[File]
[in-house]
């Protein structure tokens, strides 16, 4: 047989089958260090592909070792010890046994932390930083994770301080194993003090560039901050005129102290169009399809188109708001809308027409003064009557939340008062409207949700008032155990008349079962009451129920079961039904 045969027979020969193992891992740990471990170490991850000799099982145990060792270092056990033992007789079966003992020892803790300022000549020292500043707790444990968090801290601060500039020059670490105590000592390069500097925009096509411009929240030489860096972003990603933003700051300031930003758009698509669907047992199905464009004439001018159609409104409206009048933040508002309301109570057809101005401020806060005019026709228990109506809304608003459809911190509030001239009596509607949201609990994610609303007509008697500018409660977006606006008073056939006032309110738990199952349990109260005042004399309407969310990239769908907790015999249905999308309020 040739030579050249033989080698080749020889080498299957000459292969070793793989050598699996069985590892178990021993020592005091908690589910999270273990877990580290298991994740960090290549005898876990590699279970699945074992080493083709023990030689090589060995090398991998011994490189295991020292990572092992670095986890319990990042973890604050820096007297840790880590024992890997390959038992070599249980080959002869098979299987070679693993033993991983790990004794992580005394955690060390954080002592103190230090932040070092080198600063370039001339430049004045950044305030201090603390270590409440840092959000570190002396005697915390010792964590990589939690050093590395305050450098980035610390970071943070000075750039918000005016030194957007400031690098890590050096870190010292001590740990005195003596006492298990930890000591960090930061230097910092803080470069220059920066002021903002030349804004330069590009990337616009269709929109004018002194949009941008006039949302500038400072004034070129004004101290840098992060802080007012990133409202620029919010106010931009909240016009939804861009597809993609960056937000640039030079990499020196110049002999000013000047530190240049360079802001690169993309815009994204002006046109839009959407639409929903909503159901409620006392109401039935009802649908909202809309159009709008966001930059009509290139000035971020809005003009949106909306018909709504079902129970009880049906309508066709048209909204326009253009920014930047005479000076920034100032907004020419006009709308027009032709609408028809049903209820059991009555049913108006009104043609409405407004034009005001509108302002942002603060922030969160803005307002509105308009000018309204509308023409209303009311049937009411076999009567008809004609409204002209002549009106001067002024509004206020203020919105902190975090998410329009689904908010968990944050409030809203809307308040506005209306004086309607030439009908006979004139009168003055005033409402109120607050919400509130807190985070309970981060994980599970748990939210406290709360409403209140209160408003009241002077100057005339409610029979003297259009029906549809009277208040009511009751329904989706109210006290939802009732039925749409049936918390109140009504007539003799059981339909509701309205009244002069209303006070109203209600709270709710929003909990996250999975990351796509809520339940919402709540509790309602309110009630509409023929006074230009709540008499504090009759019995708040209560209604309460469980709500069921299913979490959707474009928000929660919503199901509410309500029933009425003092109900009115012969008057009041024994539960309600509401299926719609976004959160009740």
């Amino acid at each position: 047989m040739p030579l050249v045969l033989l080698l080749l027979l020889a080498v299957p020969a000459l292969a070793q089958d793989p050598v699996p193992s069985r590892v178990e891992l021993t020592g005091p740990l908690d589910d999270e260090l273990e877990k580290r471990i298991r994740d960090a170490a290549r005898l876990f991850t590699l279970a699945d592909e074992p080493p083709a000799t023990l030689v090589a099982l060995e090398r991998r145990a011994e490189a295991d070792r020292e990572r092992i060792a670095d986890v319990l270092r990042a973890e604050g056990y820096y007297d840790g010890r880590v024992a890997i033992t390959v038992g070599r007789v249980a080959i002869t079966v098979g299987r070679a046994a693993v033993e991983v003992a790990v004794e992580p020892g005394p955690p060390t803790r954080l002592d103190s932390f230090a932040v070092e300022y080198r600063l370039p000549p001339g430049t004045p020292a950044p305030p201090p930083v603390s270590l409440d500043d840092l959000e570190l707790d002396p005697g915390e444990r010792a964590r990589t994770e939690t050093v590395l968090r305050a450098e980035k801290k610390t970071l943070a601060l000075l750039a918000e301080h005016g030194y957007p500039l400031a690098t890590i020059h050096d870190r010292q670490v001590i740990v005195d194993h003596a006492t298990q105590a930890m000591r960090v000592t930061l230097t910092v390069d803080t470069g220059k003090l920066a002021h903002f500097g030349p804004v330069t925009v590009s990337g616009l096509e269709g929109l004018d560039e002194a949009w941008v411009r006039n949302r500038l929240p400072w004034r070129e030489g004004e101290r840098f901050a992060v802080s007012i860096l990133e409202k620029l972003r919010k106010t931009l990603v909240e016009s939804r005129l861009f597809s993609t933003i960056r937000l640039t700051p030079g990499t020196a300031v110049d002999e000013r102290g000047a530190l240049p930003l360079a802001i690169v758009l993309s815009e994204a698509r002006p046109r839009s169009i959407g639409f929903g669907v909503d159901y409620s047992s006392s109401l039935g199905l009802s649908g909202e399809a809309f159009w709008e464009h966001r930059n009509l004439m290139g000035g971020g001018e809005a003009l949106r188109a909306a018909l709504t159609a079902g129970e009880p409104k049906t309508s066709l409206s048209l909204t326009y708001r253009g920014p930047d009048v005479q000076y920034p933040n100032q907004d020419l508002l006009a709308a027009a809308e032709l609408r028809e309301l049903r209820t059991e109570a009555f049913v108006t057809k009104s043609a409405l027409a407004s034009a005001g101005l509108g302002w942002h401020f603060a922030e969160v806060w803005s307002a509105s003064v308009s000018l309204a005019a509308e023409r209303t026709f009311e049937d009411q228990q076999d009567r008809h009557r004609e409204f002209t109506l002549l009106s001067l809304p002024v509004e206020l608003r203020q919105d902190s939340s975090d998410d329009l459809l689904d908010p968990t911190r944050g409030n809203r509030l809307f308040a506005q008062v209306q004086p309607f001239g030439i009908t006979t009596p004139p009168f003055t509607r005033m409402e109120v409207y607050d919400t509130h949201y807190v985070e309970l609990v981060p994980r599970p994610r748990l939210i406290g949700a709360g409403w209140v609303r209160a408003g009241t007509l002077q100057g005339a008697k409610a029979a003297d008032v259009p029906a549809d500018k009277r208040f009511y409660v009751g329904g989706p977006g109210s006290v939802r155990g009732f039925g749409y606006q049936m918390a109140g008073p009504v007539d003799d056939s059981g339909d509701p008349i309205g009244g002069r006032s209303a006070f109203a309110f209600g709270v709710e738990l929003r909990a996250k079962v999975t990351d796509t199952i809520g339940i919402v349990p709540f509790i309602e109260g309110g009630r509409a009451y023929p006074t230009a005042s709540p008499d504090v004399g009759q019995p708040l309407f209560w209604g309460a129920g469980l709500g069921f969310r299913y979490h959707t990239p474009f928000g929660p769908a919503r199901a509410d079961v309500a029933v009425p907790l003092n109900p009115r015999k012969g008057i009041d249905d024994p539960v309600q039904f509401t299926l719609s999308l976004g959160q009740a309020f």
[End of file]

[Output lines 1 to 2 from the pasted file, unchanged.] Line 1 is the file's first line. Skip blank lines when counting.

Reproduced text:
[in-house]
């Protein structure tokens, strides 16, 4: 047989089958260090592909070792010890046994932390930083994770301080194993003090560039901050005129102290169009399809188109708001809308027409003064009557939340008062409207949700008032155990008349079962009451129920079961039904 045969027979020969193992891992740990471990170490991850000799099982145990060792270092056990033992007789079966003992020892803790300022000549020292500043707790444990968090801290601060500039020059670490105590000592390069500097925009096509411009929240030489860096972003990603933003700051300031930003758009698509669907047992199905464009004439001018159609409104409206009048933040508002309301109570057809101005401020806060005019026709228990109506809304608003459809911190509030001239009596509607949201609990994610609303007509008697500018409660977006606006008073056939006032309110738990199952349990109260005042004399309407969310990239769908907790015999249905999308309020 040739030579050249033989080698080749020889080498299957000459292969070793793989050598699996069985590892178990021993020592005091908690589910999270273990877990580290298991994740960090290549005898876990590699279970699945074992080493083709023990030689090589060995090398991998011994490189295991020292990572092992670095986890319990990042973890604050820096007297840790880590024992890997390959038992070599249980080959002869098979299987070679693993033993991983790990004794992580005394955690060390954080002592103190230090932040070092080198600063370039001339430049004045950044305030201090603390270590409440840092959000570190002396005697915390010792964590990589939690050093590395305050450098980035610390970071943070000075750039918000005016030194957007400031690098890590050096870190010292001590740990005195003596006492298990930890000591960090930061230097910092803080470069220059920066002021903002030349804004330069590009990337616009269709929109004018002194949009941008006039949302500038400072004034070129004004101290840098992060802080007012990133409202620029919010106010931009909240016009939804861009597809993609960056937000640039030079990499020196110049002999000013000047530190240049360079802001690169993309815009994204002006046109839009959407639409929903909503159901409620006392109401039935009802649908909202809309159009709008966001930059009509290139000035971020809005003009949106909306018909709504079902129970009880049906309508066709048209909204326009253009920014930047005479000076920034100032907004020419006009709308027009032709609408028809049903209820059991009555049913108006009104043609409405407004034009005001509108302002942002603060922030969160803005307002509105308009000018309204509308023409209303009311049937009411076999009567008809004609409204002209002549009106001067002024509004206020203020919105902190975090998410329009689904908010968990944050409030809203809307308040506005209306004086309607030439009908006979004139009168003055005033409402109120607050919400509130807190985070309970981060994980599970748990939210406290709360409403209140209160408003009241002077100057005339409610029979003297259009029906549809009277208040009511009751329904989706109210006290939802009732039925749409049936918390109140009504007539003799059981339909509701309205009244002069209303006070109203209600709270709710929003909990996250999975990351796509809520339940919402709540509790309602309110009630509409023929006074230009709540008499504090009759019995708040209560209604309460469980709500069921299913979490959707474009928000929660919503199901509410309500029933009425003092109900009115012969008057009041024994539960309600509401299926719609976004959160009740």